Between 2018 and 2021, 49 patients who applied to our clinic for implant treatment but found insufficient bone tissue for conventional implant treatment in clinical and radiographic examinations were examined for custom subperiosteal implant treatment. In further investigations, 33 patients with uncontrolled comorbid factors, bisphosphonate use, cleft lip and palate history, or smoking were evaluated as unfavorable regarding a subperiosteal implant. All eligible patients are over 60 years old. Despite the indication, four patients refused to be treated voluntarily. Subperiosteal implant treatment was applied to 12 admitted patients at different times. Pre-op and post-op radiographic information of 11 patients who underwent the application was transferred to digital media. One patient was not included in the study because post-op follow-ups could not be performed for reasons unrelated to the study.
Volumetric binary files (VBF) of CT scans of 11 patients were grouped as one file cluster. The model-to-model distance module of 3DSlicer (open source) was performed on the file cluster, and a distance map between 11 models was computed. This distance map creates corresponding point-to-point distance tables with anatomically selected points. Using a principal-component analysis module with computation of the mean group decided, a mean value is determined for the group. After the mean value determination for the group, this data is used to generate a template model with the Shape Variation Analyzer module of the 3DSlicer (Open Source). The Shape Population module visualizes the developed model, and the resulting 3D model is used for all the following subperiosteal implant designs. This re-generated 3D model is based on all the mean values of the 11 patients' data and contains all anatomically relevant points.
Models in stereolithography (STL) format designed with BioTechnica medical engineering company were imported into CAD (Computer Aided Design) (Rhinoceros 4.0; 3670 Woodland Park Ave N, Seattle, WA 98103 USA) software.
Two different models have been produced: a dual implant system in which two mirror-imaged implants cover the left and right half of the maxillary bone separately and a monoblock that covers all of the maxillary bone as one piece (Figure 1/A-B).
A: Dual implant system in which two mirror-imaged implants cover the left and right half of the maxillary bone separately. B: Monoblock implant system that covers all of the maxillary bone as one piece
Mesh sizes and material thicknesses of the groups.
|Number of Node
|Number of Elements
|M1 - T:1.0mm, SD:1.5 Mono Impant
|M2 - T:1.5mm, SD:1.5 Mono Impact
|M3 - T:1.0mm, SD:1.5 Dual Implant
|M4 - T:1.5mm, SD:1.5 Dual Implant
|M5 - T:1.0mm, SD:2.0 Mono Impant
|M6 - T:1.5mm, SD: 2.0 Mono Impant
|M7 - T:1.0mm, SD: 2.0 Dual Implant
|M8 - T:1.5mm, SD: 2.0 Dual Implant
Each implant type is designed with different material thicknesses (T) (1mm and 1,5mm) with different screw diameters (SD) (1,5mm and 2mm). Model types and mash sizes are given in Table 1.
The reverse engineering module of the CAD software was used to convert the 3D models taken as point clouds into solid models. The 3D solid model required to analyze the implant geometry was obtained. Minimizing the deviation between the accepted 3D model and the point cloud data is imperative. For this, deviation analysis has been made for all surfaces obtained by region definitions. The amount of deviation was determined as 0.05 mm.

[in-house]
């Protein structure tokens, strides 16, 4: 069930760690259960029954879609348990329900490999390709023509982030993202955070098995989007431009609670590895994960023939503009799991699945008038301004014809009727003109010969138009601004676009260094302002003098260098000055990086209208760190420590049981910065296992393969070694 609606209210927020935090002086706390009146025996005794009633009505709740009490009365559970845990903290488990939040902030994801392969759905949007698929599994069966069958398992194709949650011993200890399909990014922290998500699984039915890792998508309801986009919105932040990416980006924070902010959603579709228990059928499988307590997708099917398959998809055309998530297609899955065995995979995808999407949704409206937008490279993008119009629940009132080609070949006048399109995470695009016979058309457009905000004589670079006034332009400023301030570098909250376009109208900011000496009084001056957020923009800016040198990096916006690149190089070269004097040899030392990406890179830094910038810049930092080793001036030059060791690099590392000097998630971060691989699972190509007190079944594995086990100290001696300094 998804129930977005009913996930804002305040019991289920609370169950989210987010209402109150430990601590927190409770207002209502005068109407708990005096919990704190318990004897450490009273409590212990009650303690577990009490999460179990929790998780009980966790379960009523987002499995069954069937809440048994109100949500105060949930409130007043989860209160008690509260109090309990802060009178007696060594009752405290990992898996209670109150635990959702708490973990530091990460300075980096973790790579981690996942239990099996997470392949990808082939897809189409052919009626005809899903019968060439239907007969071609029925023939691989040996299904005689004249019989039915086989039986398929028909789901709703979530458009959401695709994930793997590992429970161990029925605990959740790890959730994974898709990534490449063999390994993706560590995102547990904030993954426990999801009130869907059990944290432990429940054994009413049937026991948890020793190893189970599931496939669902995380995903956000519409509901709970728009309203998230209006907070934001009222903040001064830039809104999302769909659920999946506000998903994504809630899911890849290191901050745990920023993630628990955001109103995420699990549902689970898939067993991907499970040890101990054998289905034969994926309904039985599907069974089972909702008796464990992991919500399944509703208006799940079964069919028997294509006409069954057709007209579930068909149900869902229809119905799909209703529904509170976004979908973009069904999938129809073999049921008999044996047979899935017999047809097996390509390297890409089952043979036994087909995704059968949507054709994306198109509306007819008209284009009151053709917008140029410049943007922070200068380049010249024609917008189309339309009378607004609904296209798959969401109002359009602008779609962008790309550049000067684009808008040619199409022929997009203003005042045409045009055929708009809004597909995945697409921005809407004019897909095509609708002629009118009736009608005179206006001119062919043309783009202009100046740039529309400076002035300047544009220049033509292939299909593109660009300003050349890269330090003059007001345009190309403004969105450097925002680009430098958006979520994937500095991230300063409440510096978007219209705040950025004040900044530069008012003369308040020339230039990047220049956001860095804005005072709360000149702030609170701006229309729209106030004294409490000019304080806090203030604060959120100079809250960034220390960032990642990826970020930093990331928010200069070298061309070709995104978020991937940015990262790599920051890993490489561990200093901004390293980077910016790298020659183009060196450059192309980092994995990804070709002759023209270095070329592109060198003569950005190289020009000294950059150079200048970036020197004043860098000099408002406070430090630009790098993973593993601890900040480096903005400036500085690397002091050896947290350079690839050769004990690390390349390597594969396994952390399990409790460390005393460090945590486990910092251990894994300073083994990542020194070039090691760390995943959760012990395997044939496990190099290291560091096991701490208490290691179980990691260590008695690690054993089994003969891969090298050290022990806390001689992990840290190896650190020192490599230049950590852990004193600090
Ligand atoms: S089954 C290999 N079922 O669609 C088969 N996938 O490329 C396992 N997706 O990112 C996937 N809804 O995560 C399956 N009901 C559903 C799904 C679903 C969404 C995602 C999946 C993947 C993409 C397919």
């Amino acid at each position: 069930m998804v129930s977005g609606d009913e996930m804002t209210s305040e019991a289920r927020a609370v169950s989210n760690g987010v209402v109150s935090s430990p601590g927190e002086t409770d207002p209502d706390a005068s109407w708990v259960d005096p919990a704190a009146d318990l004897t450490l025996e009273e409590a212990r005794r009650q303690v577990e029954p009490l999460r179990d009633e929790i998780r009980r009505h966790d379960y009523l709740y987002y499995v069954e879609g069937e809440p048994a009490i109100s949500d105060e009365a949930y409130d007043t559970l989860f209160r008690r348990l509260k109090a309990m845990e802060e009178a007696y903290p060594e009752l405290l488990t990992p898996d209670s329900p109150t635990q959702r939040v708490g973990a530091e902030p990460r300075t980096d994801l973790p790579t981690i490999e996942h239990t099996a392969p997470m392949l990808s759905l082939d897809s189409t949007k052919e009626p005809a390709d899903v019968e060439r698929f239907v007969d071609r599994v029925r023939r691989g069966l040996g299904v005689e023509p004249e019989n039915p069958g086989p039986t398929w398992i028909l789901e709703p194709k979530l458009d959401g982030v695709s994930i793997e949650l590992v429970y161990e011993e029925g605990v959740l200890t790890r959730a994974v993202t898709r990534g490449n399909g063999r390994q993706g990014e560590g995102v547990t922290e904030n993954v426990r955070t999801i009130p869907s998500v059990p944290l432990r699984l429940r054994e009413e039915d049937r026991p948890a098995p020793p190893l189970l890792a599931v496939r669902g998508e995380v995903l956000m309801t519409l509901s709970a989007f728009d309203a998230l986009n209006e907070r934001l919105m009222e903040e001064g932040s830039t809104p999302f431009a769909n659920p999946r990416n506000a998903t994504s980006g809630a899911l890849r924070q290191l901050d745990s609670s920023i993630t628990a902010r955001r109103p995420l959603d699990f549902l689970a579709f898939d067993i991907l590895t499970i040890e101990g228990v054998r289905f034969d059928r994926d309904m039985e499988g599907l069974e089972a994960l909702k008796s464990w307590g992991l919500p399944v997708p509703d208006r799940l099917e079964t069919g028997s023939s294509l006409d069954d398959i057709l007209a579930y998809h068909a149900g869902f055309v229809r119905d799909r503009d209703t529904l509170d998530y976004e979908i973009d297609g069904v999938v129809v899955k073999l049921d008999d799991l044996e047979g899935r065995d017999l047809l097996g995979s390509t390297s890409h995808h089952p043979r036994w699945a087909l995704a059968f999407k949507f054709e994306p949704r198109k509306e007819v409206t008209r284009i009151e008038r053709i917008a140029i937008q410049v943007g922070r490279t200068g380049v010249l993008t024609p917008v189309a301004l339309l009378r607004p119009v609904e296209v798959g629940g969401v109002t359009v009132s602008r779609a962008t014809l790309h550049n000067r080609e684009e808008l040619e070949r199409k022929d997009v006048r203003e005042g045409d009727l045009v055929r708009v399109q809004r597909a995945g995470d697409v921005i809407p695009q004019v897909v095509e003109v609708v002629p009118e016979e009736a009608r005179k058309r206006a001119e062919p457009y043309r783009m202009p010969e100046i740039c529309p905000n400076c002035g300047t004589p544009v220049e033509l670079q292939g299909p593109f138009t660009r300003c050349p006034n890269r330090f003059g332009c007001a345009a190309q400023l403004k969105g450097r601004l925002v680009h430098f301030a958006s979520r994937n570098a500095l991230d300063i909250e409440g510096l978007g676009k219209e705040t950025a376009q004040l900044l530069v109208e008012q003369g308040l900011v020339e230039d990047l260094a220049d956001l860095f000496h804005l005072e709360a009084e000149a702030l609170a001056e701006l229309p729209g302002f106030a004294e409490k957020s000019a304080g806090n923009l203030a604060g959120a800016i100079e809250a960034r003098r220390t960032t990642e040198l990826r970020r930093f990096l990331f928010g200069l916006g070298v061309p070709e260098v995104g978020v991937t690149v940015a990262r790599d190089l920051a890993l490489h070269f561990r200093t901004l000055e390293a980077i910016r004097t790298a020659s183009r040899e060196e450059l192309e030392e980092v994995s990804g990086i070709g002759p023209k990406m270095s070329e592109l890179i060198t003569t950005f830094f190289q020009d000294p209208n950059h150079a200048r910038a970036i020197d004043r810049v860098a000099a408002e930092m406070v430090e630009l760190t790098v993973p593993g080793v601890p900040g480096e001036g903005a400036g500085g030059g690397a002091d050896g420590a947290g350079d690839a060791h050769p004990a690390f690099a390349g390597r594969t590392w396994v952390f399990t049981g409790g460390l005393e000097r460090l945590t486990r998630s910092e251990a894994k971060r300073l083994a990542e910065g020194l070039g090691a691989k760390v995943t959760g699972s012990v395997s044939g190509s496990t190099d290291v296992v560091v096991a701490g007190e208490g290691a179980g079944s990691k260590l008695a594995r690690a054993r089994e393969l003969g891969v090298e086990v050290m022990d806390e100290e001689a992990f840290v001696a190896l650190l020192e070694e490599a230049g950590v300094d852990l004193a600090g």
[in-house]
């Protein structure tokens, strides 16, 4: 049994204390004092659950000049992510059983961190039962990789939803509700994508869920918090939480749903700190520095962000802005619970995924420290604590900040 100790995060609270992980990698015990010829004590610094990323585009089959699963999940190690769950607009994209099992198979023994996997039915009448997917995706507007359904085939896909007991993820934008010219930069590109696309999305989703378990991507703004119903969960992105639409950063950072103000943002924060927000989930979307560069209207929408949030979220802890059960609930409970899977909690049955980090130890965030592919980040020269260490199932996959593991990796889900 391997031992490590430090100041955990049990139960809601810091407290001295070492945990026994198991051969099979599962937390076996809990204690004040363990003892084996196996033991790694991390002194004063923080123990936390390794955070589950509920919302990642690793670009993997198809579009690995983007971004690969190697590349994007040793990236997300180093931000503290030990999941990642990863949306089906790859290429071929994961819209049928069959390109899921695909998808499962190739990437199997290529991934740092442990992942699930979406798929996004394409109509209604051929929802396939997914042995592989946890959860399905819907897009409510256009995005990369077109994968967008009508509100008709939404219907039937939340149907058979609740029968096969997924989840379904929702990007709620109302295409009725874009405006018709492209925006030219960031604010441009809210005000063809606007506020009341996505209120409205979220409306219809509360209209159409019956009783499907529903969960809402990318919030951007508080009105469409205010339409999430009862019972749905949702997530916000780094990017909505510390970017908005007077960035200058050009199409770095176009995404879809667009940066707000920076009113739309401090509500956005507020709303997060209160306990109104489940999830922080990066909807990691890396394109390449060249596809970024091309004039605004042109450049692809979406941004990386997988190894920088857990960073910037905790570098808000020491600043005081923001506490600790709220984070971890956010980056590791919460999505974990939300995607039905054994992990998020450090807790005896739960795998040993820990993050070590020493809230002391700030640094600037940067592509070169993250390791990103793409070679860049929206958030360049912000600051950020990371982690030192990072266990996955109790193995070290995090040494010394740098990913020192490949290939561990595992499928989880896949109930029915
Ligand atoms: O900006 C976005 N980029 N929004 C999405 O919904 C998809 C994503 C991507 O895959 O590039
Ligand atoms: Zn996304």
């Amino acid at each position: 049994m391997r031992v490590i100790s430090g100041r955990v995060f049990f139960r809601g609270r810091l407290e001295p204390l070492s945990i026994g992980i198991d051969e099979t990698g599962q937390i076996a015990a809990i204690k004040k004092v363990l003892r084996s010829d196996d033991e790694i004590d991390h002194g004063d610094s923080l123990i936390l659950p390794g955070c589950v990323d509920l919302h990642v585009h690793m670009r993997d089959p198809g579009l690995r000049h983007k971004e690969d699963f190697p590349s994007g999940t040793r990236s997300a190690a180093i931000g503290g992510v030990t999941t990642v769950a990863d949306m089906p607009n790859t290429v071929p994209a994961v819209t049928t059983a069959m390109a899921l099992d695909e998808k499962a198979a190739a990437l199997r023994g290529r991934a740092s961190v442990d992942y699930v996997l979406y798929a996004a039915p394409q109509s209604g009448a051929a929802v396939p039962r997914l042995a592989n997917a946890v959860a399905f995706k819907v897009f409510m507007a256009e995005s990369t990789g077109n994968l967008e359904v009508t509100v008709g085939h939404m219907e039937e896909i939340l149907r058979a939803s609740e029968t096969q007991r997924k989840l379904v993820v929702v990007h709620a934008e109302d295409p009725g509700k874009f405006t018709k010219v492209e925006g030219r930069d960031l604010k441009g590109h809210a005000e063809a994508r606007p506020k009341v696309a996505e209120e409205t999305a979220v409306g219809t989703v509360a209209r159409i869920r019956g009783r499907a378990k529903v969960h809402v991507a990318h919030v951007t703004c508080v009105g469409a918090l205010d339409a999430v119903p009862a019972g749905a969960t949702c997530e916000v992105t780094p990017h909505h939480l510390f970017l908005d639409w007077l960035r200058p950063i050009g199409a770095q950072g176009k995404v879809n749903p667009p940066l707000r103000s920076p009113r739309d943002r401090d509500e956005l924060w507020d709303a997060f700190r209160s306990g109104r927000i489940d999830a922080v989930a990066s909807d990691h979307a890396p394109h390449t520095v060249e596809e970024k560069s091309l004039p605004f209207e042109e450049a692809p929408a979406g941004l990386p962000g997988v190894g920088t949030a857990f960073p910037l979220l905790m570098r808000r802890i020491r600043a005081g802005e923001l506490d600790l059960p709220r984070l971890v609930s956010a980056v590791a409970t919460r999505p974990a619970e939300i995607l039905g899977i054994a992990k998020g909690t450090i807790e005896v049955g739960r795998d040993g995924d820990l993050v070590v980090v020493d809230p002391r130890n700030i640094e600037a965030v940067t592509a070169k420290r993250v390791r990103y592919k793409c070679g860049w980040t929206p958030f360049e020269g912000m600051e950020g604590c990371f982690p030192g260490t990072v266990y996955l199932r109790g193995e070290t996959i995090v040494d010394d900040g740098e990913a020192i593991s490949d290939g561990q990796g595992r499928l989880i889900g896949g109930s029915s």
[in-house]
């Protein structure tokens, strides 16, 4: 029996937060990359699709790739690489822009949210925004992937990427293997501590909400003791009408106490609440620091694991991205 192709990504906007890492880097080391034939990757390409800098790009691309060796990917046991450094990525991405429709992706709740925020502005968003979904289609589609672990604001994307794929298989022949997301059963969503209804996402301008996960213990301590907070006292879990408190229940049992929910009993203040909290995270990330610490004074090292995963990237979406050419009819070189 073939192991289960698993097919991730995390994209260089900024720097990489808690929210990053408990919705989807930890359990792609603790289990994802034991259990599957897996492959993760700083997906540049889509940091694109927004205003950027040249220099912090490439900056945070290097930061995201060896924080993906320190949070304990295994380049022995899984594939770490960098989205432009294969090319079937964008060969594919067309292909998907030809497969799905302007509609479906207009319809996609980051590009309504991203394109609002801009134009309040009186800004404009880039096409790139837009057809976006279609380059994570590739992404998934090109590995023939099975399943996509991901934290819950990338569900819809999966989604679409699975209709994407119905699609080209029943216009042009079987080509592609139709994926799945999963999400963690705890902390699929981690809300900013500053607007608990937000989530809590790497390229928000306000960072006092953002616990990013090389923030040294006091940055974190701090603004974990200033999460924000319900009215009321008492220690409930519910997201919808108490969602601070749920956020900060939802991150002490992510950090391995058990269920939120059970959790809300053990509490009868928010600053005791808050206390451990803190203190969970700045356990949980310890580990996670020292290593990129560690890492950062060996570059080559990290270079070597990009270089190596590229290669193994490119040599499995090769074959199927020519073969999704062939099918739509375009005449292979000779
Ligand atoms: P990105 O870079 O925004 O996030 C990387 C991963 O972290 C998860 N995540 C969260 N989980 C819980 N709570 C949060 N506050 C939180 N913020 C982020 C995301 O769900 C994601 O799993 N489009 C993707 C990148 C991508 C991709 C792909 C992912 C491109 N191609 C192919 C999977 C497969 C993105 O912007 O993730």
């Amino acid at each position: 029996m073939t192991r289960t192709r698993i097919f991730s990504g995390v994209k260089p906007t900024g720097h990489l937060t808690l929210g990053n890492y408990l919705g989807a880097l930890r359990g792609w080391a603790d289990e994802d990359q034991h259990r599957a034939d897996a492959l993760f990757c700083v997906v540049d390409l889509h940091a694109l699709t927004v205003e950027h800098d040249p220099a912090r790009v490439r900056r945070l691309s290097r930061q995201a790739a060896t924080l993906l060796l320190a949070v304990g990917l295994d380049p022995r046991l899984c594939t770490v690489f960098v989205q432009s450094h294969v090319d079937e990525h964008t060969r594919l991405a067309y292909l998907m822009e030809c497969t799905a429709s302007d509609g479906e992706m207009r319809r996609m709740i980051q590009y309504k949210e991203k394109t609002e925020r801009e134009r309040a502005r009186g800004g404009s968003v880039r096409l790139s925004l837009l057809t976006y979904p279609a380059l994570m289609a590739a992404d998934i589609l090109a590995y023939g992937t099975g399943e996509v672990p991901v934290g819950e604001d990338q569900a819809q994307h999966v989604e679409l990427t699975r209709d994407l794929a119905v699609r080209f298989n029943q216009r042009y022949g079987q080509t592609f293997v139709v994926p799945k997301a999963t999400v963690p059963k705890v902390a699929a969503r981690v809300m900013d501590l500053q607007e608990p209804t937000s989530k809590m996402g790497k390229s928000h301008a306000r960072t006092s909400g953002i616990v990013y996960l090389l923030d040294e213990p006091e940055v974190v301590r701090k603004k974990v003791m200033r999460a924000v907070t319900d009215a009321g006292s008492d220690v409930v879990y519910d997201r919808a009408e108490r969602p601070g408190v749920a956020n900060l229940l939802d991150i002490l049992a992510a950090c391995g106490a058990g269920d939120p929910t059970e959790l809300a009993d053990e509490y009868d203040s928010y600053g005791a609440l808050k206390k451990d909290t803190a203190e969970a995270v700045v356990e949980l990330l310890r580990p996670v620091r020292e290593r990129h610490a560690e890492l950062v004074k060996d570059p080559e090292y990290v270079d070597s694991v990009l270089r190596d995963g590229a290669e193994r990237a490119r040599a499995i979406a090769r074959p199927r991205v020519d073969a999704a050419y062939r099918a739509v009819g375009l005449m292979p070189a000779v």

FEA was used to determine the stress distribution, on the whole, consisting of bone and implant. The 3D solid model obtained with CAD was transferred to FEA (Abaqus/ CAE 2017), and a three-dimensional mesh consisting of 1033174 - 116801 nodes and 589462-716185 elements with VRMesh Studio (VirtualGrid Inc, Bellevue City, WA, USA). The finite element method is a numerical method that allows us to obtain information about the structure by dividing the form into a finite number of small elements and solving a finite number of equations instead of an infinite number. For this reason, the established solution network is vital for the calculation result. An adaptive mesh was applied in the finite element model that was established. The mesh sizes used in the parts forming the whole, the modulus of elasticity, and the poison ratios of the materials used are given in Figure 2. The solution matrix is calculated as a tetrahedron mesh type and parabolic element. The mesh size was calculated as 0.5mm.
In our study, stress distribution and analysis were performed for eight different models under a vertical load of 150 Newton on both posterior sides and 50 Newton load on the anterior region vertically as described in Figure 3. The stress distribution and effects on the implants were calculated with the Von-Misses yield criterion. Since the bone is not in a homogeneous structure and von Misses can only be used in homogeneous systems, the stress analysis on the bone was calculated according to the Piola-Kirchhoff stress tensors theorems. Although implant and bone stress values were calculated separately, stress measurements were made based on bone-implant contact points to obtain meaningful results. In addition, the highest displacement values formed on the implants and the highest stress values formed on abutment parts have also been observed in this study.
Boundary conditions used in FEA solutions are given in Figure 3. The maxillary region was limited to 6 degrees of freedom from four regions. The implant and the maxillary bone connection are fixed with a 7-point screw connection. A virtual screw connection was used in the connections, and the preload of the screws was determined as 30Nm. An axial load of 50N was applied to the anterior teeth and 150N to the posterior teeth to simulate the mastication load on the dental veneer.